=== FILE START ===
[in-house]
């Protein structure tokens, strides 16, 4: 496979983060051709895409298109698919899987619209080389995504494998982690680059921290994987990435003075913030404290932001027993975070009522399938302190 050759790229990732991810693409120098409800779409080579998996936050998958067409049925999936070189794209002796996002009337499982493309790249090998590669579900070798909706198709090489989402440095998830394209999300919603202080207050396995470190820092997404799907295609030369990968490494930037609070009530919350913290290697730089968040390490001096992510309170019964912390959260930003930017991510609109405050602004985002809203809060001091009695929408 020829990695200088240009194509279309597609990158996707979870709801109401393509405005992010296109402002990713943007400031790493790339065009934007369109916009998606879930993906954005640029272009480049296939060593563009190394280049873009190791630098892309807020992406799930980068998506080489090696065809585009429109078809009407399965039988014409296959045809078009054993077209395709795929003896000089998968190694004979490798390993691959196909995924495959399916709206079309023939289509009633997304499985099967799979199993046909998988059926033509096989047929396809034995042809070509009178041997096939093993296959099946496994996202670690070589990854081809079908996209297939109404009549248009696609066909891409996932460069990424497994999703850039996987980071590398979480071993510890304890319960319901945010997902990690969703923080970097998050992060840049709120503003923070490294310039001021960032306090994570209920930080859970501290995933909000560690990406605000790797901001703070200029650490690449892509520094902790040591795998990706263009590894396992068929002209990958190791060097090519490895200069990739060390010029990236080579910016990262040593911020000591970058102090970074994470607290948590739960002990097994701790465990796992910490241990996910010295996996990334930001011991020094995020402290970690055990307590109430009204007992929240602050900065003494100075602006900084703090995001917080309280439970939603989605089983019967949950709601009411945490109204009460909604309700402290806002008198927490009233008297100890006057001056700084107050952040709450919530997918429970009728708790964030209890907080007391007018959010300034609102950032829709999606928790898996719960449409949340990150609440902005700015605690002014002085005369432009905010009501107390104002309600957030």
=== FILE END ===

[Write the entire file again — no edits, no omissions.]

[in-house]
């Protein structure tokens, strides 16, 4: 496979983060051709895409298109698919899987619209080389995504494998982690680059921290994987990435003075913030404290932001027993975070009522399938302190 050759790229990732991810693409120098409800779409080579998996936050998958067409049925999936070189794209002796996002009337499982493309790249090998590669579900070798909706198709090489989402440095998830394209999300919603202080207050396995470190820092997404799907295609030369990968490494930037609070009530919350913290290697730089968040390490001096992510309170019964912390959260930003930017991510609109405050602004985002809203809060001091009695929408 020829990695200088240009194509279309597609990158996707979870709801109401393509405005992010296109402002990713943007400031790493790339065009934007369109916009998606879930993906954005640029272009480049296939060593563009190394280049873009190791630098892309807020992406799930980068998506080489090696065809585009429109078809009407399965039988014409296959045809078009054993077209395709795929003896000089998968190694004979490798390993691959196909995924495959399916709206079309023939289509009633997304499985099967799979199993046909998988059926033509096989047929396809034995042809070509009178041997096939093993296959099946496994996202670690070589990854081809079908996209297939109404009549248009696609066909891409996932460069990424497994999703850039996987980071590398979480071993510890304890319960319901945010997902990690969703923080970097998050992060840049709120503003923070490294310039001021960032306090994570209920930080859970501290995933909000560690990406605000790797901001703070200029650490690449892509520094902790040591795998990706263009590894396992068929002209990958190791060097090519490895200069990739060390010029990236080579910016990262040593911020000591970058102090970074994470607290948590739960002990097994701790465990796992910490241990996910010295996996990334930001011991020094995020402290970690055990307590109430009204007992929240602050900065003494100075602006900084703090995001917080309280439970939603989605089983019967949950709601009411945490109204009460909604309700402290806002008198927490009233008297100890006057001056700084107050952040709450919530997918429970009728708790964030209890907080007391007018959010300034609102950032829709999606928790898996719960449409949340990150609440902005700015605690002014002085005369432009905010009501107390104002309600957030």